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I need some help solving the following recurrence relation:

$a_n = 4a_{n-1} - 4a_{n-2} + (n+1)*2^n$

What I've tried:

a) Find the general solution of the associated linear homogenous recurrence relation.

I got this general solution : $a^{(H)}_n = \alpha_1*2^n + \alpha_2*n*2^n $

b) Guess the particular solution.

This is the step I'm confused in. Seeing some other examples, I believe a correct guess would be $n^2*(p_1*n + p_0)*2^n$.

To get all the solutions I would have to put this particular solution equation into the original recurrence relation. This way I get a very complex equation. I think either I'm doing this incorrectly or I'm making it too complicated. Is there a better and more intuitive way to solve such recurrence relations?

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  • $\begingroup$ You are on the right track, and your method should work. There should be a lot of cancellations in your "complex equation" if you do the algebra right. Keep at it! $\endgroup$ – Gerry Myerson May 5 '14 at 12:47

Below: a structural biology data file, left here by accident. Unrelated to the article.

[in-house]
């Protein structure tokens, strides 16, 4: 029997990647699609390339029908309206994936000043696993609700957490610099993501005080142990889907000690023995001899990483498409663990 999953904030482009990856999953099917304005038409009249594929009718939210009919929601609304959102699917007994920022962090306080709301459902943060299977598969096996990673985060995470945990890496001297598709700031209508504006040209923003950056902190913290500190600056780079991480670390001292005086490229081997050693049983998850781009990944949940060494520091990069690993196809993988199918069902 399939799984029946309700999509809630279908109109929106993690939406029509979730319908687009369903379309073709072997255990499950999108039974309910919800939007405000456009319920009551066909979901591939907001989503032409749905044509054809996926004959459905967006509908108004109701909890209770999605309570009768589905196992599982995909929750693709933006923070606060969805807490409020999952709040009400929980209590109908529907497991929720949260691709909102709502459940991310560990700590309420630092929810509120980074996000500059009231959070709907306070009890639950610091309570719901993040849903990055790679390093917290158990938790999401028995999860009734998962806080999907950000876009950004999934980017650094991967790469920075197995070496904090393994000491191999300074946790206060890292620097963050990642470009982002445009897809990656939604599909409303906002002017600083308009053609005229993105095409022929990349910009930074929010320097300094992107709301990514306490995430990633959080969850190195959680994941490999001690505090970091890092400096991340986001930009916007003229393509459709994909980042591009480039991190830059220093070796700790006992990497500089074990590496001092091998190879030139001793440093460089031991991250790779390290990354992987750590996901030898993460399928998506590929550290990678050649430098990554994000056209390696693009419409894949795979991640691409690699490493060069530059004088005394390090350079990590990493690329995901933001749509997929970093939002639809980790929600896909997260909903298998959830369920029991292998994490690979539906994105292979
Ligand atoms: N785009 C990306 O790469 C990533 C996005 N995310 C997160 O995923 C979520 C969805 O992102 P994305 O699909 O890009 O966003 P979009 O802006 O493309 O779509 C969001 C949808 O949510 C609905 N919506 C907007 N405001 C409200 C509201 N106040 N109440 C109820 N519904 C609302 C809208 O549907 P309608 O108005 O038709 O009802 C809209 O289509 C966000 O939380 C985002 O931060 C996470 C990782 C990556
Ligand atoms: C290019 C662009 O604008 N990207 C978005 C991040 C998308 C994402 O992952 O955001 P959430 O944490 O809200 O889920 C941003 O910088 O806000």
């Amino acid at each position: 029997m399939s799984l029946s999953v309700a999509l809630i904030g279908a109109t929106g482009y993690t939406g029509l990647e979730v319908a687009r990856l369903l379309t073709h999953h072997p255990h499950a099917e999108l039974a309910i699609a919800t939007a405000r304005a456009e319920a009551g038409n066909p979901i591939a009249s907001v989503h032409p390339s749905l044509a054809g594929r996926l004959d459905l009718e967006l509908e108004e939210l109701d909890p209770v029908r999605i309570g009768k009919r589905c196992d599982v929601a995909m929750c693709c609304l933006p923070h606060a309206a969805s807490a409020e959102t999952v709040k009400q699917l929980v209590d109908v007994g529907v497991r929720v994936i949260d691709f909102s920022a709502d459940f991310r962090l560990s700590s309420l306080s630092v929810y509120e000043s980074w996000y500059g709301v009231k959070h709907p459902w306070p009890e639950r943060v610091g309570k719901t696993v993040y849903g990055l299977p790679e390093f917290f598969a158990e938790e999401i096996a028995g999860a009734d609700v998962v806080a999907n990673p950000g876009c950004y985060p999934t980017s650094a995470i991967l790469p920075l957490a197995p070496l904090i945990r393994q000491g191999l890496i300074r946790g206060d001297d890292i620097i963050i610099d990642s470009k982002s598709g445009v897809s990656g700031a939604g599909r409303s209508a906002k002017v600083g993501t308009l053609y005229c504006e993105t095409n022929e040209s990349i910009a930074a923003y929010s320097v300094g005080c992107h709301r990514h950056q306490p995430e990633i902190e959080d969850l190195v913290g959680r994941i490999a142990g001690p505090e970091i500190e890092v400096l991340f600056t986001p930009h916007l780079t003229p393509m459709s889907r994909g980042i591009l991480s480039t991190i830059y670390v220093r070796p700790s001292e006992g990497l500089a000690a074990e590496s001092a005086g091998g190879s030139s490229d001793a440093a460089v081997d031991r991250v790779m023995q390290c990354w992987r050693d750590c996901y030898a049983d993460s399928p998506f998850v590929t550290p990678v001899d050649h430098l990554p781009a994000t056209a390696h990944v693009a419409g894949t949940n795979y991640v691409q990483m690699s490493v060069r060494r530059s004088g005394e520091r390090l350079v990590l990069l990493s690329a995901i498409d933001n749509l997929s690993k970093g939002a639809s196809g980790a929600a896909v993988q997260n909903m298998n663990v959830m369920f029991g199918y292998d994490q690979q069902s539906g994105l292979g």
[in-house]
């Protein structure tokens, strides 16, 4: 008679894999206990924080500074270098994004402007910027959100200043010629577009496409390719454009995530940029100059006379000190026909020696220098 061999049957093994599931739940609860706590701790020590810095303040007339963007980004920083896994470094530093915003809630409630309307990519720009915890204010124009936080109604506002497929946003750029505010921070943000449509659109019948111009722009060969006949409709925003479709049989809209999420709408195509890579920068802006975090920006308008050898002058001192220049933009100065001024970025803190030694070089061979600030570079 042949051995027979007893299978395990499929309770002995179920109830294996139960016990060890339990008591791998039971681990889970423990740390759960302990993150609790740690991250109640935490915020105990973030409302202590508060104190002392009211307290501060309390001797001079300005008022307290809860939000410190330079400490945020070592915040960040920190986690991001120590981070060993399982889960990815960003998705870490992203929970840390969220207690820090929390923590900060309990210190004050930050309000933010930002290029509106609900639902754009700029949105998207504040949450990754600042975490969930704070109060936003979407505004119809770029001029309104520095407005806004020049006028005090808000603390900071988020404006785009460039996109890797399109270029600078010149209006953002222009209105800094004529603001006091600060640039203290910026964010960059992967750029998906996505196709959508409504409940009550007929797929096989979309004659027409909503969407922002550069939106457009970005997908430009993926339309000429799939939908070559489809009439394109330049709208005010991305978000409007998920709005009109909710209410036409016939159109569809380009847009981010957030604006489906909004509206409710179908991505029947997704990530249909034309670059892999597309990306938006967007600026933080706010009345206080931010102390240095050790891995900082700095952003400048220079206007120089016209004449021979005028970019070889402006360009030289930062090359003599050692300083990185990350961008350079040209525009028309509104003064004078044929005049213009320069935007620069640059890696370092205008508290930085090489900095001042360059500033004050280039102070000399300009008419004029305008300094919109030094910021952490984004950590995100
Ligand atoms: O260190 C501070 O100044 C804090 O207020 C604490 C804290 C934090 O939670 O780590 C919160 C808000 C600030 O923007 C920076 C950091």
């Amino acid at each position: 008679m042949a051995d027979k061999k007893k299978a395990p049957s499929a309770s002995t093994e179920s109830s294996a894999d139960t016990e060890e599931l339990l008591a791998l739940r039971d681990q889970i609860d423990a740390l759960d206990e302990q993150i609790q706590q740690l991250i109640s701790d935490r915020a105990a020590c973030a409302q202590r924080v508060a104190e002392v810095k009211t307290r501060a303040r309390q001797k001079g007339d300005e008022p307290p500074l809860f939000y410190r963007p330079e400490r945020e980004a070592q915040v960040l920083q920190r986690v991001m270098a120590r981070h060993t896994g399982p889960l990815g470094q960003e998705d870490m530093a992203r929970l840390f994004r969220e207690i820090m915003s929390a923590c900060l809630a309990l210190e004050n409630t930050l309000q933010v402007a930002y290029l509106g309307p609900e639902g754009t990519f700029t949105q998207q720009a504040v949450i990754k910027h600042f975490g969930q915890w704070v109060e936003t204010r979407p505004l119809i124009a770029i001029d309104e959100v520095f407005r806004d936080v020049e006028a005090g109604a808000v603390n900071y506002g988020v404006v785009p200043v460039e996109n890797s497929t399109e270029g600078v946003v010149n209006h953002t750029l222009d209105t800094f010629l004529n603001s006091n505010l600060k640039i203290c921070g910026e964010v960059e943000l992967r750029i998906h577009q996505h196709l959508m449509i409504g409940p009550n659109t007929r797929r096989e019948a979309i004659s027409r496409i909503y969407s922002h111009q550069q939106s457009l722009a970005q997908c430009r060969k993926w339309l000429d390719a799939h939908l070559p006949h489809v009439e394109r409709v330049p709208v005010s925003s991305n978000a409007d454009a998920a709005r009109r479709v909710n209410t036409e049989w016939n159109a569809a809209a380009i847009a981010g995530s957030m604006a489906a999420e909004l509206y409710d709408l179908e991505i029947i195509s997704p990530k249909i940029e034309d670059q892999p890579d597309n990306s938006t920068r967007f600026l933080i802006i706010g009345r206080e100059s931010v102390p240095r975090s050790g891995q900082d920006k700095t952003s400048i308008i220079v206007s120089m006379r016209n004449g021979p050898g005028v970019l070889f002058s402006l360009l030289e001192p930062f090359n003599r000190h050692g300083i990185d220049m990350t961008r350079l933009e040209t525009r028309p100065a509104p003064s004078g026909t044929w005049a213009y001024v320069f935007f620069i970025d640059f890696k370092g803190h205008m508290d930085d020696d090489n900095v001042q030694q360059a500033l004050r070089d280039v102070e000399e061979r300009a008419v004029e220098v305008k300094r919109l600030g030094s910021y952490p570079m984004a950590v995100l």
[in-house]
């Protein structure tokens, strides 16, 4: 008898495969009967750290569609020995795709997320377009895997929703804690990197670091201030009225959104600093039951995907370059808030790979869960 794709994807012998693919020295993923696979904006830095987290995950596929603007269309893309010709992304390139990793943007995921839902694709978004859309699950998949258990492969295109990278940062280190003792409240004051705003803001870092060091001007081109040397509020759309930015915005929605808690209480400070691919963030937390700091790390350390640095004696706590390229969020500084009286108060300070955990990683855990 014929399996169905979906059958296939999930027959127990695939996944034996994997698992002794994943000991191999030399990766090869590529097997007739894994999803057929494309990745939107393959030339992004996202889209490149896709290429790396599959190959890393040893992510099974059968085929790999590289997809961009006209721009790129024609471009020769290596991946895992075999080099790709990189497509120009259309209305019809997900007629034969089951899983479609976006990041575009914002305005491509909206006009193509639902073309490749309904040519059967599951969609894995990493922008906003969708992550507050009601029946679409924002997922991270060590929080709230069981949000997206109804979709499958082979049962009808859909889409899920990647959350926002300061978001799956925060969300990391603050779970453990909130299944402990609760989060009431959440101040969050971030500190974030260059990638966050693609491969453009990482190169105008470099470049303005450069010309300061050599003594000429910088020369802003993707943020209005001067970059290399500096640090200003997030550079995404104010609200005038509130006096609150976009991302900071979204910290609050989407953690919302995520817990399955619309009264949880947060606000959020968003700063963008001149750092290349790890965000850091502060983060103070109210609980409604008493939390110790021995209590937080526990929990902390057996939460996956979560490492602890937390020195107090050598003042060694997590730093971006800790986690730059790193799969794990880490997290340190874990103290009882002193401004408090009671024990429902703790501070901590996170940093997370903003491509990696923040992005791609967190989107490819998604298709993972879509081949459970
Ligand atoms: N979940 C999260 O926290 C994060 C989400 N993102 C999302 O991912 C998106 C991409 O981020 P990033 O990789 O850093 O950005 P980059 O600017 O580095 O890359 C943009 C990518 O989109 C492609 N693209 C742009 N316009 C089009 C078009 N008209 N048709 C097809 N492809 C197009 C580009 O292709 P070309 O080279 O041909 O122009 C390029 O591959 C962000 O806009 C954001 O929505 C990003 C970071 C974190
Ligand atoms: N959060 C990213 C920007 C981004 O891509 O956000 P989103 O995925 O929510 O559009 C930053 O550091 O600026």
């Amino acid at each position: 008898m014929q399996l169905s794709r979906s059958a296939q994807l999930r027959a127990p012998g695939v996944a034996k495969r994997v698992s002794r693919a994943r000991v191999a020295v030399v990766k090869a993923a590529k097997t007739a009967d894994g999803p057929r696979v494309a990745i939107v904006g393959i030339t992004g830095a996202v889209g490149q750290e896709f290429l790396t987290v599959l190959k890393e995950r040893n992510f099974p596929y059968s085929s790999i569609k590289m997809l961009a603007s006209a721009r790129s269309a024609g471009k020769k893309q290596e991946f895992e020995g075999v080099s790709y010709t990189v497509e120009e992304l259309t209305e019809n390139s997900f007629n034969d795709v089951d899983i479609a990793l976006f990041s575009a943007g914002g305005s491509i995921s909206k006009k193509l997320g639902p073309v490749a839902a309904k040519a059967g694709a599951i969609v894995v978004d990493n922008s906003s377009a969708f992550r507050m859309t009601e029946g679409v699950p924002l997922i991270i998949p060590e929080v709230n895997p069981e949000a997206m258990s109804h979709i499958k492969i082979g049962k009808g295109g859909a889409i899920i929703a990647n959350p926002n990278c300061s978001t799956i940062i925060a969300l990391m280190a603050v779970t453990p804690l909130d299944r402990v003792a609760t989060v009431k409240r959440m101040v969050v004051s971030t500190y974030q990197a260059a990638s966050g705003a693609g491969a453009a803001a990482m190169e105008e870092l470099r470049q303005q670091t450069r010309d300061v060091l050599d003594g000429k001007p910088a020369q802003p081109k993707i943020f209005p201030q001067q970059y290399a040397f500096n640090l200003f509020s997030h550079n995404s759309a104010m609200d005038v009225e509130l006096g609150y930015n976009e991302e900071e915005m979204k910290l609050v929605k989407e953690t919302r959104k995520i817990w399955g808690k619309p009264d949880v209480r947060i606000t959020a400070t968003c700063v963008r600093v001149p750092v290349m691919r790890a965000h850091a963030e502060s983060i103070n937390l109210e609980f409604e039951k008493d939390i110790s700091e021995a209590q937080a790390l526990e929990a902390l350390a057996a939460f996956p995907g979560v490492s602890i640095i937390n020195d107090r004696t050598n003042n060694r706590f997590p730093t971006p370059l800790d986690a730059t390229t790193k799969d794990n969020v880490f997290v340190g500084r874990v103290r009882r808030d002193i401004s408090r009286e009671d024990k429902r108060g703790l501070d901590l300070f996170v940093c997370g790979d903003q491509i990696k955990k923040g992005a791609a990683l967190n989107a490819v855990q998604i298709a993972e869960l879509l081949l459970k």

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Use generating functions. Define $A(z) = \sum_{n \ge 0} a_n z^n$, write the recurrence as: $$ a_{n + 2} = 4 a_{n + 1} - 4 a_n + 4 (n + 3) \cdot 2^n $$ Multiply the recurrence by $z^n$, add over $n \ge 0$, and recognize the sums: \begin{align} \sum_{n \ge 0} a_{n + r} z^n &= \frac{A(z) - a_0 - a_1 z - \ldots - a_{r - 1} z^{r - 1}}{z^r} \\ \sum_{n \ge 0} 2^n z^n &= \frac{1}{1 - 2 z} \\ \sum_{n \ge 0} n \cdot 2^n z^n &= z \frac{\mathrm{d}}{\mathrm{d} z} \frac{1}{1 - 2 z} \\ &= \frac{2 z}{(1 - 2 z)^2} \end{align} Thus: $$ \frac{A(z) - a_0 - a_1 z}{z^2} = 4 \frac{A(z) - a_0}{z} - 4 A(z) + 4 \frac{2 z}{(1 - 2 z)^2} + 12 \frac{1}{1 - 2 z} $$ Written as partial fractions: $$ A(z) = \frac{4 + 4 a_0 - a_1}{2 (1 - 2 z)} - \frac{6 + 2 a_0 - a_1}{2 (1 - 2 z)^2} + \frac{1}{(1 - 2 z)^4} $$ Use of the generalized binomial theorem, in particular: $$ (1 + u)^{-m} = \sum_{k \ge 0} \binom{-m}{k} u^k = \sum_{k \ge 0} \binom{k + m - 1}{m - 1} z^k $$ and the fact that $\binom{k + m - 1}{m - 1}$ is a polynomial of degree $m - 1$ in $k$ finishes this off.

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